In spring, Uttar Pradesh in northern India reveals a flat landscape scattered with emerald green plots of wheat. Acid yellow flowers from mustard seed punctuate the horizon as women in hot pink sarees tend their crops. As one of India’s largest states – over 200 million people live here – it’s an extraordinary sight, vibrant with activity. This rural landscape is home to the best rug weavers in India and everyone here is engaged in some way or another with the very detailed and complex business of making rugs.
This specific region of Mirzapur and Bhadohi is the hub of production and dates back to the 16th century during the reign of the Mughal emperor, Akbar. Rug weaving has particularly flourished here since the late 1880s and everything is done by hand on a staggering scale. Small workshops are tucked away across cities, towns and rural hamlets. One hundred per cent of what’s produced is exported across the world and the craftsmanship can be exceptionally high. Provenance is so important to Western consumers and an increased transparency surrounding how these products are made is essential. There is still a surprising assumption in the UK that conditions are generally poor and weavers are badly paid – or worse still, that children are part of the workforce. In reality it’s the opposite; large airy factory spaces flooded with bright, natural light filtering through tall windows can host a team of highly skilled craftsmen working carefully at their tasks.
In praise of flat weave
Historically the flat weave is seen as the lesser cousin to the more luxurious pile carpet, which is hand knotted. Pile carpet can be produced on a vertical loom or it can be gun tufted by shooting wool through a base cloth to create a surface of wool ends that are then trimmed to a close pile. Softer underfoot and more expensive to make, a pile rug has always held an elevated status. However, real beauty can be found in the flat weave. Perfect on wooden or stone floors, often double-sided and, in many ways, more suited to modern interiors (and certainly better in hotter climates), there are many positive attributes to recommend the flat weave
The extraordinary thing about rug weaving is the number of processes that must occur in a specific sequence. To begin, the weft (the horizontal threads) of natural wool must be wound into hanks for dyeing. Whirling drums catch the light as they spin the wool. There are few sheep in India and the quality of their wool is not good, so almost all of the wool used is from New Zealand or Sardinia, shipped to India in vast quantities. The warp (the vertical threads) are a robust cotton and remain undyed. These are wound into ‘warps’ on a large frame and will create the backbone of the rug – no warp threads will be visible in the final piece.
Gelim or kilim?
There are several different types of weaving technique and loom. A horizontal peddle loom (often built into the floor) is operated by one, two or three weavers depending on the width of the final rug and creates a linear patterned or striped flat weave. The weavers work in tandem with impressive precision, energetically throwing a wooden shuttle loaded with dyed wool across the warp threads. ‘Gelim’ rugs originate in northern Iran and use a specific dip-dyed weft technique that creates a feathered ikat blur of dynamic colour. ‘Kilim’ refers to another ancient technique that originated throughout East Asia. These are woven on vertical looms like a tapestry. The motif is usually staggered, geometric and rather complex. Most will recognise this technique as it is readily available in many of the UK’s high street stores.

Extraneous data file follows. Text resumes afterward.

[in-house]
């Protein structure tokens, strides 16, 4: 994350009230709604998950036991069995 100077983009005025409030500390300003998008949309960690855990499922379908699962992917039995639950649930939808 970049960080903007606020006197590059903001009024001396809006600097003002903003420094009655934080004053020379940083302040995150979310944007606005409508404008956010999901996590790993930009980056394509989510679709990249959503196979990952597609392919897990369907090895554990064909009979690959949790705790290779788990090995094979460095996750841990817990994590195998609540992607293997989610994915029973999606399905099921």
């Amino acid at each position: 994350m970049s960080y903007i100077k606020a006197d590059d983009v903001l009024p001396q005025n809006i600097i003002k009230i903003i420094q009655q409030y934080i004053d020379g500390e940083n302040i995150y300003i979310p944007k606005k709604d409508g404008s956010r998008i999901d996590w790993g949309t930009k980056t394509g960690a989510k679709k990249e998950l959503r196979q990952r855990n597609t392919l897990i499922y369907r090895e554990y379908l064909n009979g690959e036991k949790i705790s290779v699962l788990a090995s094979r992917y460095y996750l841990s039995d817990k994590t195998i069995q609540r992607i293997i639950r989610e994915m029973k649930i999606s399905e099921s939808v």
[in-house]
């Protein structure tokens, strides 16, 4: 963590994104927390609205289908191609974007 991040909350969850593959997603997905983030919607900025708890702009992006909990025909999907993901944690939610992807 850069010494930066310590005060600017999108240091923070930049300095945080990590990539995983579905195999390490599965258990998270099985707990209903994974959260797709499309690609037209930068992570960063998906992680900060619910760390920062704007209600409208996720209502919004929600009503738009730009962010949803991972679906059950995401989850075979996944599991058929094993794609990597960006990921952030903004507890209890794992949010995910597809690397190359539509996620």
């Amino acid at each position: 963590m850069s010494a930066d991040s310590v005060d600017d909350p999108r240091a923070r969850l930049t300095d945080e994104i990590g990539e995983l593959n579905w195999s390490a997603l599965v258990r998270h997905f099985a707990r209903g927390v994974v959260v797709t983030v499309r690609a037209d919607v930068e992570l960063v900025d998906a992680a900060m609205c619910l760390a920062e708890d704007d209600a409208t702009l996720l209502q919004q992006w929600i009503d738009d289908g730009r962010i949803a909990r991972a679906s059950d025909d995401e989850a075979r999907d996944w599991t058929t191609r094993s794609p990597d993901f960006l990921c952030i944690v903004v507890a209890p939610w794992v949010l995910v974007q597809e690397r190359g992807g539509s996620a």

The final technique of rug weaving, which is less common, is made with a Jacquard loom. Housed in vast sheds, their atmospheres loud with movement, these huge, 100-year-old looms are strung with myriad threads. They enable more complex weave structures to be achieved through their many shafts and programmable punch cards. These machines are the precursor to our modern computers and are awe-inspiring to see in action. Once the rugs are complete, they are cut off the looms, trimmed, edges bound, washed, stretched and finished carefully by hand, ensuring there are no faults. A man crouching in a yoga pose trims loose threads and sweeps them away giving the rug a final close look. Its surface is flawless.
This particular rug producer is highly dedicated to his business and his weavers, and as they gather in their workshops overlooking the central garden of the factory there seems a real sense of pride among them. He explains that once they join his 4,500 strong workforce they tend to stay for life. A process of improvement and innovation is happening here: a constant search for better techniques, end products and craftsmanship. An unexpected integrity lies within these walls. The rug weaving future is looking bright here; much like the dye workshop rooftop, where an explosion of jewel-like colours dry in the fading afternoon sun.
The full feature on Indian rug weaving by Ptolemy Mann appeared in the Summer issue of Homes and Antiques.